list included the names of 12 peaceful dissidents who had been
    arrested and detained in the first half of 2006, five of whom were
    being held on charges of "dangerousness." Of 75 political dissidents,
    independent journalists, and human rights advocates who were summarily
    tried in April 2003, 59 remain imprisoned. Serving sentences that
    average nearly 20 years, the incarcerated dissidents endure poor
    conditions and punitive treatment in prison.

    While the number of political prisoners has decreased in the last
    year, this decrease cannot be attributed to leniency or policy change
    on the part of the government. The political prisoners who were
    released had already served out their full sentences. In September
    2007, approximately 30 activists were arrested and held for 24 hours.
    According to one of the released prisoners, Jorge Luis Garcia Perez–
    who was released from prison in May 2007 after serving out a 17-year
    sentence–the prisoners endured beatings, strip searches, and threats
    of future arrest.

    Travel Restrictions and Family Separations
    The Cuban government forbids the country's citizens from leaving or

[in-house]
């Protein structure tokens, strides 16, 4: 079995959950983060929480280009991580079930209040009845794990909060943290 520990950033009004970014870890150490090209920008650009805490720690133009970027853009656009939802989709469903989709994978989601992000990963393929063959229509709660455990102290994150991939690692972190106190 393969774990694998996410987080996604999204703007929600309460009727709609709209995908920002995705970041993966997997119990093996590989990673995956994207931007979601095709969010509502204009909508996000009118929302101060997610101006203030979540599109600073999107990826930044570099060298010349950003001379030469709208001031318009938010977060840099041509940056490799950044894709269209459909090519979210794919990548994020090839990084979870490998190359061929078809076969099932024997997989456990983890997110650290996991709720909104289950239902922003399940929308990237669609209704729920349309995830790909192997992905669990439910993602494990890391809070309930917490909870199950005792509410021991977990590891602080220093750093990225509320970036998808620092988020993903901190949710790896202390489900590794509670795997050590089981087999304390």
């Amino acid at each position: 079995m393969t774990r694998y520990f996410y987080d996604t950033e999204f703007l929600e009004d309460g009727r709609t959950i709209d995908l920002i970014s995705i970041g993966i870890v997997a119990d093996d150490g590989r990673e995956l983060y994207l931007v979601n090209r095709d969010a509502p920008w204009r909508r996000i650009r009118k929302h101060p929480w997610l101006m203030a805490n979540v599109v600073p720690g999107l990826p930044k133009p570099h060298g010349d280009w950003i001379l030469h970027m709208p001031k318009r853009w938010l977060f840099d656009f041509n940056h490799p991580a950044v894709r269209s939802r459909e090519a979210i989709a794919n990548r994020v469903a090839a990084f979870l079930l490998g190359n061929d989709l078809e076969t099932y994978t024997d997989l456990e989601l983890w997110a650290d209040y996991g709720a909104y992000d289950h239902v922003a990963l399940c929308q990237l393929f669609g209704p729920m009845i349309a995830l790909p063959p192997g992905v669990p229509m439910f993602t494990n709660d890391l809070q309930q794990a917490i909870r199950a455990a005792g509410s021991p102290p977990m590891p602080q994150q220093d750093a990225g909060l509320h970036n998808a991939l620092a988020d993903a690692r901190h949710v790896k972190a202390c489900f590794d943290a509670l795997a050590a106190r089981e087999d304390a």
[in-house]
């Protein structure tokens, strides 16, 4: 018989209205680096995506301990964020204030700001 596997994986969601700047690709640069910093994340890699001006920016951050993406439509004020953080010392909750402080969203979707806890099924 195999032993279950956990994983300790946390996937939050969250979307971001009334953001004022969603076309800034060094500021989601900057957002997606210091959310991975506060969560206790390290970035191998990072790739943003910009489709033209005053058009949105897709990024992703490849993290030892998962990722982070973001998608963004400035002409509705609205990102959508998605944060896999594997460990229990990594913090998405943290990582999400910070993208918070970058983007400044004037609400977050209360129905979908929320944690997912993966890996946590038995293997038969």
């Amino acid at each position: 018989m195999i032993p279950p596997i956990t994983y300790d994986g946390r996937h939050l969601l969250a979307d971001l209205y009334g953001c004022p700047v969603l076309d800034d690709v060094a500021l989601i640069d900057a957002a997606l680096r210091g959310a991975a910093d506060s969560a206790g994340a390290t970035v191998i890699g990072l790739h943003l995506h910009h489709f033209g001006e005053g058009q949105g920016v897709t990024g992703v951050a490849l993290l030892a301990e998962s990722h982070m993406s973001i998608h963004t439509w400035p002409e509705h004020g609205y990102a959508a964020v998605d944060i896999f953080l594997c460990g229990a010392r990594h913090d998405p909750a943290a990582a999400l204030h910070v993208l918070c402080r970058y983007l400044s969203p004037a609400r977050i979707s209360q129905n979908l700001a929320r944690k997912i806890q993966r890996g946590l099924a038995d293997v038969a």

returning to Cuba without first obtaining official permission, which
    is often denied. Unauthorized travel can result in criminal
    prosecution. In May 2006 Oswaldo Payá, the well known Cuban human
    rights advocate, was awarded an honorary doctor of laws by Columbia
    University in New York City in recognition of his work. However, he
    was denied an exit visa by the Cuban authorities and could not receive
    the degree in person.

    The government also frequently bars citizens engaged in authorized
    travel from taking their children with them overseas, essentially
    holding the children hostage to guarantee the parents' return. Given
    the widespread fear of forced family separation, these travel
    restrictions provide the Cuban government with a powerful tool for